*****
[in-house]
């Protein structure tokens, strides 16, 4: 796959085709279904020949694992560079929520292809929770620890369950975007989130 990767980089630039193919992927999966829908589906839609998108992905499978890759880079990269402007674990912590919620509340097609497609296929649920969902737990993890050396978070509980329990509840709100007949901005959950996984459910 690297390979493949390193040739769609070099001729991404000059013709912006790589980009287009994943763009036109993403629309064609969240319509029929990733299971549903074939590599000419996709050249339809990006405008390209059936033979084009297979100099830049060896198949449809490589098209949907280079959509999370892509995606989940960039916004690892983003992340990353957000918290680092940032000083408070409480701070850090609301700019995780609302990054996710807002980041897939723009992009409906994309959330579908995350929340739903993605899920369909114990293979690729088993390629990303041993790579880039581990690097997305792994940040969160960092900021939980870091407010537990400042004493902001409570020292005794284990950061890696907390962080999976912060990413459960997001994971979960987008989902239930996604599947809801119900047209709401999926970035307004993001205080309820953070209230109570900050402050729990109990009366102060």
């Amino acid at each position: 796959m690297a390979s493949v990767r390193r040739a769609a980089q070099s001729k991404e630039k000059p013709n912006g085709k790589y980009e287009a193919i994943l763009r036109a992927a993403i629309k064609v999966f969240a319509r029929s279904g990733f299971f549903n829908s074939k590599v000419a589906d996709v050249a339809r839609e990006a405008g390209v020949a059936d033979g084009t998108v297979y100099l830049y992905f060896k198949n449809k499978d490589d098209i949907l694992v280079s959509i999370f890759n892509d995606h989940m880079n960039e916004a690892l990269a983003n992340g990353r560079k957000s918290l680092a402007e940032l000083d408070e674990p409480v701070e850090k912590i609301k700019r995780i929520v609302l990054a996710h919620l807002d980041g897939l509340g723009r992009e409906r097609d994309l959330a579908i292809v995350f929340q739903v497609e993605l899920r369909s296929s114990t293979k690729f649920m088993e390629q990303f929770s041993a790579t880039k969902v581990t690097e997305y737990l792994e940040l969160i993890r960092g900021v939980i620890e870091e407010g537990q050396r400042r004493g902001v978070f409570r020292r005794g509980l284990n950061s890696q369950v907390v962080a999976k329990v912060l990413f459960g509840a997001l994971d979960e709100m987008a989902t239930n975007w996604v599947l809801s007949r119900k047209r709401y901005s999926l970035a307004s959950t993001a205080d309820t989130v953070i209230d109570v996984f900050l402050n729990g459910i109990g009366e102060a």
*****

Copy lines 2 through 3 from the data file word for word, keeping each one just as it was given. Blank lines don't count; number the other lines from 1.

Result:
């Protein structure tokens, strides 16, 4: 796959085709279904020949694992560079929520292809929770620890369950975007989130 990767980089630039193919992927999966829908589906839609998108992905499978890759880079990269402007674990912590919620509340097609497609296929649920969902737990993890050396978070509980329990509840709100007949901005959950996984459910 690297390979493949390193040739769609070099001729991404000059013709912006790589980009287009994943763009036109993403629309064609969240319509029929990733299971549903074939590599000419996709050249339809990006405008390209059936033979084009297979100099830049060896198949449809490589098209949907280079959509999370892509995606989940960039916004690892983003992340990353957000918290680092940032000083408070409480701070850090609301700019995780609302990054996710807002980041897939723009992009409906994309959330579908995350929340739903993605899920369909114990293979690729088993390629990303041993790579880039581990690097997305792994940040969160960092900021939980870091407010537990400042004493902001409570020292005794284990950061890696907390962080999976912060990413459960997001994971979960987008989902239930996604599947809801119900047209709401999926970035307004993001205080309820953070209230109570900050402050729990109990009366102060």
């Amino acid at each position: 796959m690297a390979s493949v990767r390193r040739a769609a980089q070099s001729k991404e630039k000059p013709n912006g085709k790589y980009e287009a193919i994943l763009r036109a992927a993403i629309k064609v999966f969240a319509r029929s279904g990733f299971f549903n829908s074939k590599v000419a589906d996709v050249a339809r839609e990006a405008g390209v020949a059936d033979g084009t998108v297979y100099l830049y992905f060896k198949n449809k499978d490589d098209i949907l694992v280079s959509i999370f890759n892509d995606h989940m880079n960039e916004a690892l990269a983003n992340g990353r560079k957000s918290l680092a402007e940032l000083d408070e674990p409480v701070e850090k912590i609301k700019r995780i929520v609302l990054a996710h919620l807002d980041g897939l509340g723009r992009e409906r097609d994309l959330a579908i292809v995350f929340q739903v497609e993605l899920r369909s296929s114990t293979k690729f649920m088993e390629q990303f929770s041993a790579t880039k969902v581990t690097e997305y737990l792994e940040l969160i993890r960092g900021v939980i620890e870091e407010g537990q050396r400042r004493g902001v978070f409570r020292r005794g509980l284990n950061s890696q369950v907390v962080a999976k329990v912060l990413f459960g509840a997001l994971d979960e709100m987008a989902t239930n975007w996604v599947l809801s007949r119900k047209r709401y901005s999926l970035a307004s959950t993001a205080d309820t989130v953070i209230d109570v996984f900050l402050n729990g459910i109990g009366e102060a």